National Weather Service United States Department of Commerce

New cabling installed at every office to improve forecast services and collaboration


This week, the National Weather Service is celebrating the completion of the OneNWS network. Today we’re talking to Michelle Mainelli, director of dissemination, about ushering in this new high tech era at the nation’s weather agency.

Hi Michelle - thanks for chatting with us today. So tell us, what exactly is the OneNWS Network? What does it do?
The OneNWS Network connects all of our offices so we can improve coordination internally for forecast operations, and it expands our online bandwidth so we can improve external coordination with our core partners, such as emergency managers.

Gaylord, Michigan, had the honor of being the last office to receive the upgrade this week. How many offices in total have this new network?
Now all of our offices are upgraded to the new network - 144 offices in all.

What exactly was upgraded?
We upgraded the physical network connection lines going into our offices. Prior to this upgrade, we were using an older technology made up of multiple circuits and networks which was very difficult to manage and maintain. Now that our operational offices are wired with ethernet fiber cable, we have the ability to more easily increase bandwidth as our needs change and budget allows.

Why was this upgrade necessary?
Prior to installing this network, our offices didn’t have the bandwidth they needed to accomplish everything they needed to do efficiently. For example, Internet speeds were so slow that our forecasters had to take mandatory online trainings from home.

Now they can take their trainings from the office, plus do a lot more. They can download high resolution satellite imagery and model data instantly during severe weather events - or really any type of weather event - to supplement what they receive from our internal system called AWIPS. Now they can get more information and faster than ever, enabling better integrated support services to emergency managers and other partners.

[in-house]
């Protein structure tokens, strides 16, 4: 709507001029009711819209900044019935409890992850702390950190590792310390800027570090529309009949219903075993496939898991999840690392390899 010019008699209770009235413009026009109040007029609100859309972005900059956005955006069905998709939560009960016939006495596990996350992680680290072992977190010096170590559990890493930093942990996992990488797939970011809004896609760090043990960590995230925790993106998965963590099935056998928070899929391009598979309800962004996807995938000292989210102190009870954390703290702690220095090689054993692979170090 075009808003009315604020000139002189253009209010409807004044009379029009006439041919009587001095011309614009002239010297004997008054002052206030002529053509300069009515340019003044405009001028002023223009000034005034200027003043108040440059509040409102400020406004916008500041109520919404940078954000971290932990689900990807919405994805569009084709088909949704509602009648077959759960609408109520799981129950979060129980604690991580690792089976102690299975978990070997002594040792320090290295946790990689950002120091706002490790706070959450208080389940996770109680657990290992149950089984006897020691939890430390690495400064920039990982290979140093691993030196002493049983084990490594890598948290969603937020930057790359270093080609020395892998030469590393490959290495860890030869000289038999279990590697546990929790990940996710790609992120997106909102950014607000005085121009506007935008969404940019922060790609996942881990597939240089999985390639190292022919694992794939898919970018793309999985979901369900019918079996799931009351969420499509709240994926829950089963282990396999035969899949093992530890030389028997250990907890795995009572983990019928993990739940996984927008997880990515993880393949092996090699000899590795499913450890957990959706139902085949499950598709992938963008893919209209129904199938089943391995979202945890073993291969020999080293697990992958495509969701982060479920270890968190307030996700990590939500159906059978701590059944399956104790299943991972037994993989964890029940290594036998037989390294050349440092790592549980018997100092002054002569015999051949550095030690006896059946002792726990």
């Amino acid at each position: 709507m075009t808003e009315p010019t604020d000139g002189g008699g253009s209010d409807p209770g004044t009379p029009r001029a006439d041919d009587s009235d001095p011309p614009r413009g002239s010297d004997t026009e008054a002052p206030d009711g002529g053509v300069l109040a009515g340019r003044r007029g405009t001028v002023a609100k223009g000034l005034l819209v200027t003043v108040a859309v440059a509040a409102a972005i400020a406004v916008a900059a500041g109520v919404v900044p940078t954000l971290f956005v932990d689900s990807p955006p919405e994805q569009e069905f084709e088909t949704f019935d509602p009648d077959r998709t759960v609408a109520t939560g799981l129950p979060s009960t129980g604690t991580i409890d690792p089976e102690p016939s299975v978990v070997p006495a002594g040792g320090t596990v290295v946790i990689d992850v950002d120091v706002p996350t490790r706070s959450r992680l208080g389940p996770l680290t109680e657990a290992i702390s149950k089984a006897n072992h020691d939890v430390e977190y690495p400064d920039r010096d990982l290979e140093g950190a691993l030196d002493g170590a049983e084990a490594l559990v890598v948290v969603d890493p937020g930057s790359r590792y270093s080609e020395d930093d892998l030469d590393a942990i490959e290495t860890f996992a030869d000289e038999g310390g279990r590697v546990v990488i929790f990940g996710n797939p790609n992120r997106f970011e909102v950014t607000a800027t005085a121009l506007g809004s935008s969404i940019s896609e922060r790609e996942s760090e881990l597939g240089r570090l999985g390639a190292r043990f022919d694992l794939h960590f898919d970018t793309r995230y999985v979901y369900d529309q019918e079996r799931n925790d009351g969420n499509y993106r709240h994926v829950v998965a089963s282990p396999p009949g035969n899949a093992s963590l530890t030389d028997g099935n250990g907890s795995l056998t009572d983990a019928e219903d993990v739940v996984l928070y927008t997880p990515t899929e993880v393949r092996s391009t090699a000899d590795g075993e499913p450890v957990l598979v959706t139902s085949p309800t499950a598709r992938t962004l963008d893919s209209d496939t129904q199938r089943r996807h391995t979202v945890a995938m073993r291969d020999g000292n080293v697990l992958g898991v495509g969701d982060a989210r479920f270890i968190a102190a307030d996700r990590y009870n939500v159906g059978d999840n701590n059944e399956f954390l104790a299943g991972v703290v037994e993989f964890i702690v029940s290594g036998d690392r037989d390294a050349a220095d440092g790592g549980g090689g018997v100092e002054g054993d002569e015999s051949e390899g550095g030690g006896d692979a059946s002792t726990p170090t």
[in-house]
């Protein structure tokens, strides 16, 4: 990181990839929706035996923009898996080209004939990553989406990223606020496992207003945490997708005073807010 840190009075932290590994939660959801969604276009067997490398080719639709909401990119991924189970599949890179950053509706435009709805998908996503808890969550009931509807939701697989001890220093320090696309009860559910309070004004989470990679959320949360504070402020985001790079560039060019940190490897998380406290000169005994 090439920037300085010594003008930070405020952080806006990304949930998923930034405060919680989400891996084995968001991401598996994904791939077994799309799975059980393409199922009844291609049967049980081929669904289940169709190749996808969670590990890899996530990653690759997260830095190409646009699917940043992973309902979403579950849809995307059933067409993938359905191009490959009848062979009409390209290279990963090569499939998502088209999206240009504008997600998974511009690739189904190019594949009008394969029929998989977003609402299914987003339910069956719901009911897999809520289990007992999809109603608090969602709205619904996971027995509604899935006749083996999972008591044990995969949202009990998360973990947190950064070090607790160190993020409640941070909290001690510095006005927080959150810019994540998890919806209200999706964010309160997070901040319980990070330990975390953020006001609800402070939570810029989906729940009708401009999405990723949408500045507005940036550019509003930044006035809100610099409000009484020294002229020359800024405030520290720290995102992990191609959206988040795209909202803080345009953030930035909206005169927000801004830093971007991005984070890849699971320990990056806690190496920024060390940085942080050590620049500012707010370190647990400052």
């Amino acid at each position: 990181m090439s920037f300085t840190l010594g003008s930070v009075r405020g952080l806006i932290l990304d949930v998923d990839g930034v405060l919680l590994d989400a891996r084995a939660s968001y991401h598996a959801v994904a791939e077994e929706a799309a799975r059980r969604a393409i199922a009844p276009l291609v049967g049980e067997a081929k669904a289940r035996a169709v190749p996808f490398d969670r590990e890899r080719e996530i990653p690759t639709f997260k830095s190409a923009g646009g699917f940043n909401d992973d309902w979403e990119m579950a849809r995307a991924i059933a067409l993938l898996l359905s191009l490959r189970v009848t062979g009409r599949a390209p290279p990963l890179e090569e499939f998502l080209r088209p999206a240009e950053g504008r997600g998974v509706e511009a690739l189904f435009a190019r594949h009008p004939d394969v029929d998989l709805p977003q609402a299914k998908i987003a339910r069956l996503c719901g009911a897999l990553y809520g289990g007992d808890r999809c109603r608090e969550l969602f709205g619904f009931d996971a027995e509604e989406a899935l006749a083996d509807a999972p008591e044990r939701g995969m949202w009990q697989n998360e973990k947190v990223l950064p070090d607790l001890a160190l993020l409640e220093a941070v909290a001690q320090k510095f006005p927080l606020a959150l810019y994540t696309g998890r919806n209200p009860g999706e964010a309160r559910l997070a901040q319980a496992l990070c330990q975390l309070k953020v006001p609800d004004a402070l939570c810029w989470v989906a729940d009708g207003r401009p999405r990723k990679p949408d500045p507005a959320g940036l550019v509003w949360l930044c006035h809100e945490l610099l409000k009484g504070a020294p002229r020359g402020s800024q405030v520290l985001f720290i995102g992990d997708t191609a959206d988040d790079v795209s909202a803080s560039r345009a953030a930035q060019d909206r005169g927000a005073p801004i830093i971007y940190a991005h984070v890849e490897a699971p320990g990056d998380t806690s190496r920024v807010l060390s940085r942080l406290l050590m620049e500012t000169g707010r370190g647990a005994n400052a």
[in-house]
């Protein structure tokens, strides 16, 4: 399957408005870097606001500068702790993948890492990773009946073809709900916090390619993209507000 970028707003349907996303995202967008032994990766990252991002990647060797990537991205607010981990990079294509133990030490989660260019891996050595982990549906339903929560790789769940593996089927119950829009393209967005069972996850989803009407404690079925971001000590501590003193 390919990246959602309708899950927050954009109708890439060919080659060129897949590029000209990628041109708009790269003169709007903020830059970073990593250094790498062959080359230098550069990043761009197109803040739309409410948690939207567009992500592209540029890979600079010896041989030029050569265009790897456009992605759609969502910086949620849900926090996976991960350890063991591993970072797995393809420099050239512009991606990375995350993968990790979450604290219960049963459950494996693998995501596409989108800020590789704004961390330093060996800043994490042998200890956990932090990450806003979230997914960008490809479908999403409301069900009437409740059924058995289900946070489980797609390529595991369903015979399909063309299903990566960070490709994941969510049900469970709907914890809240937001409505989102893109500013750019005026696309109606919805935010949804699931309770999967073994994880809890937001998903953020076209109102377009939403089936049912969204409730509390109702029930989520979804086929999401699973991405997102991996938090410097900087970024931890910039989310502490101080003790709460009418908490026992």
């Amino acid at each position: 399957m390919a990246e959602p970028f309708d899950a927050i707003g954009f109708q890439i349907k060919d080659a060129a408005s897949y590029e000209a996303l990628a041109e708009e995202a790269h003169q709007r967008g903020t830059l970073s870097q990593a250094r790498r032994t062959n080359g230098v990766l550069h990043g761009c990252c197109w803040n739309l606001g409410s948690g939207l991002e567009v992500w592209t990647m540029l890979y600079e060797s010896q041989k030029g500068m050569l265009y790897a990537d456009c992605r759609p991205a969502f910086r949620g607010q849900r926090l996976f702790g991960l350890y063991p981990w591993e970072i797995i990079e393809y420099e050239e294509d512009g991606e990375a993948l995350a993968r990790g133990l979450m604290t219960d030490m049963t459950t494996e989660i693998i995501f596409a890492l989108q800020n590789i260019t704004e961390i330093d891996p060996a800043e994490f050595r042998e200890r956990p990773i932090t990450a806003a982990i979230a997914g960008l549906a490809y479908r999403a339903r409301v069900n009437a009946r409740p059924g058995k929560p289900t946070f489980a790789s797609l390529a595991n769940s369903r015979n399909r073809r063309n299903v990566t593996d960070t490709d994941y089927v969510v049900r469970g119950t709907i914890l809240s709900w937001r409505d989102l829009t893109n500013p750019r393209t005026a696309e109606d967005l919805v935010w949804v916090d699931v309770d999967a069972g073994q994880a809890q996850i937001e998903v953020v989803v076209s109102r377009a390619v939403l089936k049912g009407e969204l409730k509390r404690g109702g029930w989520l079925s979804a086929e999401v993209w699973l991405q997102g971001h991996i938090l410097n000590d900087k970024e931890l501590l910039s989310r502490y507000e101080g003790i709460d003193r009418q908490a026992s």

Sounds like inside baseball stuff... a government agency running new cables to their offices... but it also sounds like this upgrade will actually improve our public forecast services.
Absolutely - 100%. Some offices received bandwidth increases by 30-fold, meaning they can now send and receive many times the amount of data than in the past. This changes the landscape of the service that our forecast offices can provide to their communities.

So now they can upload and download information faster, and they have more bandwidth to pull in more information than ever before...
Correct! And this improves our ability to communicate, collaborate, and exchange data between offices quickly, when dangerous weather is on the way and every minute can mean the difference between life and death. This new network can handle all the activity our offices need to be fully engaged and do their jobs well, and now they can more effectively respond to the types of requests they get from partners who have to make quick decisions for public safety.

How long did it take to upgrade the entire network?
The project started back in 2014, and upgrades continued across the country on a rolling basis until the entire network was completed on July 11, 2018.

Sounds like a lot of the offices have been upgraded for a while and have been using the new OneNWS network. What kind of feedback are you getting from these offices?
The feedback has been very positive. It’s good to hear the excitement from our forecasters about how the new capability to quickly receive high resolution imagery from NOAA’s new GOES-16 satellite is enhancing their ability to develop forecasts. I’m hearing “WOW!” a lot from the field, which is very rewarding!

Sounds like it is a new era, not just for the National Weather Service, and the Office of Dissemination, but also for meteorologists - it’s going to change the way they do their jobs.

That does it for my questions. Is there anything you’d like to add?
It took a significant effort and close coordination across the National Weather Service to be able to accomplish getting all the offices upgraded to the OneNWS Network. We now have a central office overseeing, monitoring and managing the network. This is a critical positive component to upgrading the network... having a single office with one support staff we can call on to address any problems, and they in turn will work with vendors to restore any outages as quickly as possible.

It was a team effort across the board. We couldn’t have done it without every office engaged and supporting it.